Mark Wadsworth

This is a spare 'blog in case my main 'blog at markwadsworth.blogspot.com isn't working

They’ve not thought this one through either.

Spotted by DNAse in The Grauniad:

… as of Friday, the state government of New South Wales will pay residents A$7,000 (£4,500) to leave [Sydney]. It’s part of a new scheme to boost the population and economy of country areas.

“Regional NSW is a great place to live, work and raise a family – these $7,000 grants will provide extra assistance,” said the NSW deputy premier, Andrew Stoner.

The one-off grants to move to country areas will be payable to individuals or families provided they sell their Sydney home and buy one in the country. The country home must be worth less than $600,000 (£390,000), something that won’t be hard in most rural areas. It will cost the taxpayer up to $47m (£30m) a year.

As much as boosting regional areas, the scheme is also about making Sydney more liveable. The city’s population is 4.5m and predicted to grow by 40% over the next 30 years, putting unprecedented pressure on infrastructure and housing.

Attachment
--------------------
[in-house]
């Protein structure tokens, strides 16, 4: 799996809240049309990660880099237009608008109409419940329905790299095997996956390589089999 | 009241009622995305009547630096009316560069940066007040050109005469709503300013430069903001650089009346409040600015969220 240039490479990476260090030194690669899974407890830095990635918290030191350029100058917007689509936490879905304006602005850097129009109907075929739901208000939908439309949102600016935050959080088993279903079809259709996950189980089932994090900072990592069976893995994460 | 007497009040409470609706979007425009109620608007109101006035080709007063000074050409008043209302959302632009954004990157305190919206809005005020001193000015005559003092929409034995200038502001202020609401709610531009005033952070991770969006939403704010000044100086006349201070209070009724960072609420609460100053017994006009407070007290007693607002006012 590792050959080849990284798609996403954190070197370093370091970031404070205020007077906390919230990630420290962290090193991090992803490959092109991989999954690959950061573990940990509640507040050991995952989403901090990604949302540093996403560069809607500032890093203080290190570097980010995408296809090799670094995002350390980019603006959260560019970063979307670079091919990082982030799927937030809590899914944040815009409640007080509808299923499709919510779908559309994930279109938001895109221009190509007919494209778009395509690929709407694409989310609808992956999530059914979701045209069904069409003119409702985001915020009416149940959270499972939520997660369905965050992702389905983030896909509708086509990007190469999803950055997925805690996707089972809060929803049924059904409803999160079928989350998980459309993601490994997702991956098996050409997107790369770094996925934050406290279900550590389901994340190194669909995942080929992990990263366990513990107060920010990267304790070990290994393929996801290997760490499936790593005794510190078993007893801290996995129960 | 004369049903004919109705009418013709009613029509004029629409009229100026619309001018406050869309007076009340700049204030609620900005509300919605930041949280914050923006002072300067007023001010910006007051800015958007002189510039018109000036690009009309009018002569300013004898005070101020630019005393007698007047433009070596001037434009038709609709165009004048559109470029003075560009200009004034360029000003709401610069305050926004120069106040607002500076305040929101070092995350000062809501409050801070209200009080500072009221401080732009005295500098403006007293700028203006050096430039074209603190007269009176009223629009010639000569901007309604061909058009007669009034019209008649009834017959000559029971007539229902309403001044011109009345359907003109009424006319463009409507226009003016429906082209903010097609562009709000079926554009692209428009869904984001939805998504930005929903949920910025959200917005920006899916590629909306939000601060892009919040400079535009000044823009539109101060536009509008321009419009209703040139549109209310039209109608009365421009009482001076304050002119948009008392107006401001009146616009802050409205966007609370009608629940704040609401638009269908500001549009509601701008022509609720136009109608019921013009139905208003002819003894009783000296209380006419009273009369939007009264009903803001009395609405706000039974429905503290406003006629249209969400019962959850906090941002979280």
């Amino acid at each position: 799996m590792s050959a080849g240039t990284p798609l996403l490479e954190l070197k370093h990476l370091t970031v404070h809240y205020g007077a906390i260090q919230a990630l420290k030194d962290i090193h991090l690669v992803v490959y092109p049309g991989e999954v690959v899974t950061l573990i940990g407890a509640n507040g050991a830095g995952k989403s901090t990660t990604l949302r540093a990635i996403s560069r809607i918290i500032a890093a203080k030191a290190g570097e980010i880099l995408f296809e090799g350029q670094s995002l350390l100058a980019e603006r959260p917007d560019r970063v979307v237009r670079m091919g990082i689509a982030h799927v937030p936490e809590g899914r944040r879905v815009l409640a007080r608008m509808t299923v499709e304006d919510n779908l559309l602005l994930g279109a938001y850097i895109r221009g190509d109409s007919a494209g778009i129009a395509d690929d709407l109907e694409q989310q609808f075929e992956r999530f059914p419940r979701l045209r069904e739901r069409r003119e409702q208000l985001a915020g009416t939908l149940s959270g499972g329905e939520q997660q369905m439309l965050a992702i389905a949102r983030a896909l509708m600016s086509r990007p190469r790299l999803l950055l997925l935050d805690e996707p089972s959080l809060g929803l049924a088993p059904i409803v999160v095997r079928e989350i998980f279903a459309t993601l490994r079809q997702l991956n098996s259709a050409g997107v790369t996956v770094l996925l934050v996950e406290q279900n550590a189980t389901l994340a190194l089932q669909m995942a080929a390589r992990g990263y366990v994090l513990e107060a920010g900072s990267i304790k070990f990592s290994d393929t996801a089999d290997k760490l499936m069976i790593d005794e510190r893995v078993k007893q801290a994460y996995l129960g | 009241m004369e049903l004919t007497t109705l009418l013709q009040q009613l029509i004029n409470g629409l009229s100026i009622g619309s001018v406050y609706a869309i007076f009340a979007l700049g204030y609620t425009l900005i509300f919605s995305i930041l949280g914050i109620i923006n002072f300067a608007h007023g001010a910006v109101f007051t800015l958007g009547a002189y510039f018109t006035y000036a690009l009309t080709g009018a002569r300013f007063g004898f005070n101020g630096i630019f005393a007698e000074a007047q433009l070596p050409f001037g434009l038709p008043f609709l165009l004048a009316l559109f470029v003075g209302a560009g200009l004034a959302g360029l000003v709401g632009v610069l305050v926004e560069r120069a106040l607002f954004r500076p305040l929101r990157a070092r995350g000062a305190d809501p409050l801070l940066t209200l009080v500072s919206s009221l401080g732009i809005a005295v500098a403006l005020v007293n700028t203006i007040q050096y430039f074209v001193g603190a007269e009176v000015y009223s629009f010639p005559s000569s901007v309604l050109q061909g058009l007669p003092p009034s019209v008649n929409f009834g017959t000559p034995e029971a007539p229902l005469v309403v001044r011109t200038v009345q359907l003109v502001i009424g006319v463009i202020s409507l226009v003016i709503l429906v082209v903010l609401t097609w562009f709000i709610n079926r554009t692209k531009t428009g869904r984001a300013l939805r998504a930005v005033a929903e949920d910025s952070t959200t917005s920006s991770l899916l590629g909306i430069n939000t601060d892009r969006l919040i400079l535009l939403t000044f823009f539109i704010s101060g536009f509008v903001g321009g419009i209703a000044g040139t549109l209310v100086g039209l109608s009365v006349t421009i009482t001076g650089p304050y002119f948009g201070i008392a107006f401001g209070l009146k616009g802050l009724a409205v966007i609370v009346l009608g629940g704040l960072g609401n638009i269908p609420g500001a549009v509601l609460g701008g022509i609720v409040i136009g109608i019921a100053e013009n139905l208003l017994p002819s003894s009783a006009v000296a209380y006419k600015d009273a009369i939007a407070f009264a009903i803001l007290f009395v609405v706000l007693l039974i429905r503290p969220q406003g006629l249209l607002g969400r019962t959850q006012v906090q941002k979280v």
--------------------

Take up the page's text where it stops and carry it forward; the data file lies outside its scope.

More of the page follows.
The immediate point is that this is a subsidy to rural land values – the price of a country home will merely go up by $7,000 because yer ex-Sydney household has $7,000 more to spend. And of course, it’s only Sydney homeowners who get the bribe if they move, not Sydney tenants, so indirectly it must be a subsidy to Sydney homeowners as well.

But why encourage people in Sydney to sell their houses? How does this get the population down – won’t they sell their houses to, er, somebody who wants to move to Sydney?

Slapping Sydney homeowners with Land Value Tax would be a much more sensible way of going about things – such a tax tends to increase the population, of course (because small households will be replaced with larger households who are more able to share the cost), but they expect the population to increase anyway, so why not cash in?

This gives the government the money to pay for infrastructure improvements in Sydney, if appropriate, or they can spend the money on making the countryside a more attractive place to live, or paying for resettlement grants or a Rural Citizen’s Basic Income or something.

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